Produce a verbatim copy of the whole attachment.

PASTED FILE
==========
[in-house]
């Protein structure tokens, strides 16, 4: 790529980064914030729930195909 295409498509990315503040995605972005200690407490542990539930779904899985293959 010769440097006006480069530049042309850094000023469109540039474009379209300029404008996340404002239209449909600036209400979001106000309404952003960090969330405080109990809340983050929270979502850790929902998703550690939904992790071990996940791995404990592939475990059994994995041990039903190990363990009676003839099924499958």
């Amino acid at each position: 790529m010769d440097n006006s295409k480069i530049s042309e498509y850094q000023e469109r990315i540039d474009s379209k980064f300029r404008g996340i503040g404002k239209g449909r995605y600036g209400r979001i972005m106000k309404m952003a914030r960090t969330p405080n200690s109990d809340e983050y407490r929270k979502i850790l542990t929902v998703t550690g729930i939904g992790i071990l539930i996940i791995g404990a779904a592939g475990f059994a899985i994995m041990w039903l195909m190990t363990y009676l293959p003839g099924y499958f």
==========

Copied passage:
[in-house]
């Protein structure tokens, strides 16, 4: 790529980064914030729930195909 295409498509990315503040995605972005200690407490542990539930779904899985293959 010769440097006006480069530049042309850094000023469109540039474009379209300029404008996340404002239209449909600036209400979001106000309404952003960090969330405080109990809340983050929270979502850790929902998703550690939904992790071990996940791995404990592939475990059994994995041990039903190990363990009676003839099924499958």
């Amino acid at each position: 790529m010769d440097n006006s295409k480069i530049s042309e498509y850094q000023e469109r990315i540039d474009s379209k980064f300029r404008g996340i503040g404002k239209g449909r995605y600036g209400r979001i972005m106000k309404m952003a914030r960090t969330p405080n200690s109990d809340e983050y407490r929270k979502i850790l542990t929902v998703t550690g729930i939904g992790i071990l539930i996940i791995g404990a779904a592939g475990f059994a899985i994995m041990w039903l195909m190990t363990y009676l293959p003839g099924y499958f």